As usual Huawei couples its own EMUI overlay with Android — in this case Android 8.1 Oreo. Huawei does tend to add a lot of bits and pieces to Android, and that’s the case here. Some of this will appeal, and some may not. Among the many apps added in a Tools folder is a sound recorder and torch app — the latter unnecessary, really, given that a torch setting is accessible from the home screen with a single downward finger swipe.

Tools also contains an app called Mirror, which puts a photo frame around photos and videos. You can blow into the microphone and the screen mists up like a mirror in a steamy bathroom, ready for you to write something on the ‘glass’ with your finger. Bizarre.

Much more useful, in my view, is Smart Controller, which allows you to bring the IR blaster on the top edge of the phone into service as a remote control.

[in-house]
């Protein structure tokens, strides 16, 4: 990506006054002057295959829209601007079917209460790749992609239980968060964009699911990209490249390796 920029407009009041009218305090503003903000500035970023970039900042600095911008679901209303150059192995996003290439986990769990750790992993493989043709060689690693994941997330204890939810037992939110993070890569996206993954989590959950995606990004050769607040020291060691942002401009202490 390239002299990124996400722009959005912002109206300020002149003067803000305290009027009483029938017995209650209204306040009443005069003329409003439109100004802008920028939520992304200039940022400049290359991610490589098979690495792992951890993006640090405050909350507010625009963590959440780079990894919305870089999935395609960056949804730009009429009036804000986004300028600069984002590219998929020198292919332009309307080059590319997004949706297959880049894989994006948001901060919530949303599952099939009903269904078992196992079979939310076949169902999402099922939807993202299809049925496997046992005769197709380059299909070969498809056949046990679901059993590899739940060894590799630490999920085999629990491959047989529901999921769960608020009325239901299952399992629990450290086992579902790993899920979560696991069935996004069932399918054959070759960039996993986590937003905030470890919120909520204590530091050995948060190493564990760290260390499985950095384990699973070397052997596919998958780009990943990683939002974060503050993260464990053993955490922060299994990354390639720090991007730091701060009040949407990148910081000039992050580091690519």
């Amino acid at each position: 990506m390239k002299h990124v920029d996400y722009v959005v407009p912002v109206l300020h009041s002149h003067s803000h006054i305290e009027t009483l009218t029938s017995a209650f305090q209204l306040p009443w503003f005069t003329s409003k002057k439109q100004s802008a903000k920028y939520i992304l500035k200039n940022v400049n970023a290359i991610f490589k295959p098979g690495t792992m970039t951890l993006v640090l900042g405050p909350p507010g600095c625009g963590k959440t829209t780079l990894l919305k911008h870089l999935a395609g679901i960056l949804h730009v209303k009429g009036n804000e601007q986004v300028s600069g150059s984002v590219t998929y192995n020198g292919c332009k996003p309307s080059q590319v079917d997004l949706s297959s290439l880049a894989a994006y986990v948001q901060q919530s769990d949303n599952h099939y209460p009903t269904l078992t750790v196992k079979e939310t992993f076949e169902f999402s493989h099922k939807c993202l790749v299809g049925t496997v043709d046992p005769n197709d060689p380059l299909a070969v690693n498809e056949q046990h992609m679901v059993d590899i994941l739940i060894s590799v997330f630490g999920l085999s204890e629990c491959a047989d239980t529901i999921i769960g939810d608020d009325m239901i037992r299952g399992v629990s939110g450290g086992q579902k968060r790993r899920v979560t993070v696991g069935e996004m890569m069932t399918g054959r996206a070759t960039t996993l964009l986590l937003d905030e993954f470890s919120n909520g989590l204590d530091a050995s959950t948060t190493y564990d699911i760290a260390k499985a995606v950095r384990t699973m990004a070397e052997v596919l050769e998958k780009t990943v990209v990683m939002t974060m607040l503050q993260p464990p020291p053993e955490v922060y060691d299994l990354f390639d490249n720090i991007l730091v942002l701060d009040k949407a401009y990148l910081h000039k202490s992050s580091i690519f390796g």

There are lots of other tweaks and touches to be found. Long press an app icon and a series of options appear, making it very fast to add a new calendar event or alarm, or start a timer for example. Generally, my experience with these tools suggests they’re not quite as expansive as those you get with the OnePlus 5T, for example. Still, they should prove useful.

The Huawei P20 Pro performs well, its Kirin 970 processor and 6GB of RAM handling anything I threw at it without delay. The 4,000mAh battery is among the biggest you’ll find on a flagship handset, and it easily got me through a day’s use. Hardened gamers or those into streaming media for hours might have a different experience, but I didn’t take the battery below 50 percent in any full day during the test period.


Image: Huawei

Huawei’s P20 Pro is a superb handset, with its triple rear camera setup the clear headline-stealer. Elsewhere, performance is great and battery life is among the best I’ve seen in recent times. The IR blaster coupled with TV (and other IR device) software is a real winner — I don’t understand why this isn’t standard on more handsets.